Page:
Attention bee lovers and haters alike; researchers at Washington University School of Medicine in St. Louis, MO have found a worthwhile product of bee venom.
The researchers altered melitten, a protein in bee venom, and inserted it into liposomes carrying drugs or dyes to treat or diagnose cancer. It was very effective in attaching to various therapeutic compounds to enhance drug therapy with no harmful side-effects. Not even a little sting.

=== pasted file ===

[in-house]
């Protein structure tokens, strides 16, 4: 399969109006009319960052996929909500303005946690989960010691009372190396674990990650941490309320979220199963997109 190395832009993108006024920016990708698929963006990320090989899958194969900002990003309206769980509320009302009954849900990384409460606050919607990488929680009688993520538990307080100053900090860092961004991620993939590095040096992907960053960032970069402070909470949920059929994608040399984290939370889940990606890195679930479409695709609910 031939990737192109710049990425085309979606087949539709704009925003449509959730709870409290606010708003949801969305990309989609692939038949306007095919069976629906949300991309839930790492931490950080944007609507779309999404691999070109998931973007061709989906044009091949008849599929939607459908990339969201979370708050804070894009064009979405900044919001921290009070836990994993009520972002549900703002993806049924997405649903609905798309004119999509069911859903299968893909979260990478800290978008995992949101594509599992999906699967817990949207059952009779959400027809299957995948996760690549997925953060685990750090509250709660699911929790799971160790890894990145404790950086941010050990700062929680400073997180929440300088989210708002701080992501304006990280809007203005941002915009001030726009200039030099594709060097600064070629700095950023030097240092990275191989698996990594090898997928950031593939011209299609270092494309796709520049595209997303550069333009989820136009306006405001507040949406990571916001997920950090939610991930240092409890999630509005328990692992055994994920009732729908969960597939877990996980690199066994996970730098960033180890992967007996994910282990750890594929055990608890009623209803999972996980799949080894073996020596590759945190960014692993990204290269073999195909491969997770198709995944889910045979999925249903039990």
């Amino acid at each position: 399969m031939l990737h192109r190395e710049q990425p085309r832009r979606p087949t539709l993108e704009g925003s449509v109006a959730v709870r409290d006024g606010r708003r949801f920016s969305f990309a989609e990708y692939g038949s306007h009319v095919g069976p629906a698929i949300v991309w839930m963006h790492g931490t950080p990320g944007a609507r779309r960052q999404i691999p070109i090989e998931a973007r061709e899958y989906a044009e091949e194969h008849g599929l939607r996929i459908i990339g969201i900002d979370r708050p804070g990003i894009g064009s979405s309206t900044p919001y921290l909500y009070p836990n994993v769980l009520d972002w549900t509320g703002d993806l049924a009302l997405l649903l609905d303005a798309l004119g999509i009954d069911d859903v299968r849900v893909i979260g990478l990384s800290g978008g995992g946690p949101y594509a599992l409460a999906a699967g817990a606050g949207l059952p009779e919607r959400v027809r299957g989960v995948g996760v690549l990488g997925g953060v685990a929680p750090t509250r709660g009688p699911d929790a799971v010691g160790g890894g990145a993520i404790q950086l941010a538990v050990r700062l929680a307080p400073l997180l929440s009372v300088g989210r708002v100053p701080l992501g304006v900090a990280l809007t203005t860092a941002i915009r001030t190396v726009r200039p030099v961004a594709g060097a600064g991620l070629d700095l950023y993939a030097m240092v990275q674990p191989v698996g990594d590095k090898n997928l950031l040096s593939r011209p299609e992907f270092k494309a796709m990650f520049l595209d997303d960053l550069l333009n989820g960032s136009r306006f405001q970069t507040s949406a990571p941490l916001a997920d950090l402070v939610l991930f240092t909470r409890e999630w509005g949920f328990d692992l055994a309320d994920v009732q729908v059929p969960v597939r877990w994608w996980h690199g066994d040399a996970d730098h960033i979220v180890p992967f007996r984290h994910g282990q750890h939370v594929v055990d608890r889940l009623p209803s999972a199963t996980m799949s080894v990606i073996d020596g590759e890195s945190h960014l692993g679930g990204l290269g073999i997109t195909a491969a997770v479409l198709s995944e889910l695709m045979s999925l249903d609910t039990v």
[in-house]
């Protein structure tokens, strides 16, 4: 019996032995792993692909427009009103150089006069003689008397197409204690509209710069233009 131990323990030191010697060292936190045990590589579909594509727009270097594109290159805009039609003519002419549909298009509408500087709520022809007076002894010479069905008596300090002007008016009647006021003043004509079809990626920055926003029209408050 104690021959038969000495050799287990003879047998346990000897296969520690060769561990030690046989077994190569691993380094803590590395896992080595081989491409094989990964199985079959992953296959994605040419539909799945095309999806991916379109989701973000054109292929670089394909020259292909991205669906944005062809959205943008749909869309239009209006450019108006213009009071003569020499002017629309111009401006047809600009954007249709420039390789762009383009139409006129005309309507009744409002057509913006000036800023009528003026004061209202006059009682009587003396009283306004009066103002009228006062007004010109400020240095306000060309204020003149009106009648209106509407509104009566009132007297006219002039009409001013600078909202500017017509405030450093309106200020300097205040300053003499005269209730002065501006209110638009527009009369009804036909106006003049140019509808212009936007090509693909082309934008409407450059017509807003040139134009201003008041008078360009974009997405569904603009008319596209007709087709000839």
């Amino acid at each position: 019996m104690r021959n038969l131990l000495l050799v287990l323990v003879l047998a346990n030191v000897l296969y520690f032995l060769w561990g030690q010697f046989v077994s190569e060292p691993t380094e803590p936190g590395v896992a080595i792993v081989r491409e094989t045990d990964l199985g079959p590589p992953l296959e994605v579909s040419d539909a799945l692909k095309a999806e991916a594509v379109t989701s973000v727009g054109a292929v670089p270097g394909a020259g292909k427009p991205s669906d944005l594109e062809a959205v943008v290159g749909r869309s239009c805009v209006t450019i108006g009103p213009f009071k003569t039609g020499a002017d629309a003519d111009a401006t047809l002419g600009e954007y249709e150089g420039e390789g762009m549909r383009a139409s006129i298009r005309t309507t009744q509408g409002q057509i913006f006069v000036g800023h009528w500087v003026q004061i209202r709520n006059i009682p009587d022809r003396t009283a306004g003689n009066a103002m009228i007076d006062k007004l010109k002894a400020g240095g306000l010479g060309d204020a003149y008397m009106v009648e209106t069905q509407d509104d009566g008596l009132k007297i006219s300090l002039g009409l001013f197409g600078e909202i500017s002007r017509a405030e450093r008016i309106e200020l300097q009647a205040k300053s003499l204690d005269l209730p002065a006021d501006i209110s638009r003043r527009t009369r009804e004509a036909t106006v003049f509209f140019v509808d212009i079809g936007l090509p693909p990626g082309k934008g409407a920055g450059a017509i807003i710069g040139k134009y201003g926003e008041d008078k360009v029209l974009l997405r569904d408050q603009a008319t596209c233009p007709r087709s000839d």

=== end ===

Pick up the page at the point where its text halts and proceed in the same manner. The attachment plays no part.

"This type of transporter agent may help in the design and use of more personalized treatment regimens that can be selectively targeted to tumors and other diseases," said Samuel A. Wickline, a researcher at the Consortium for Translational Research in Advanced Imaging and Nanomedicine (C-TRAIN) at Washington University.
The research has been published in the August 2010 print issue of the FASEB Journal.
- read the FASEB release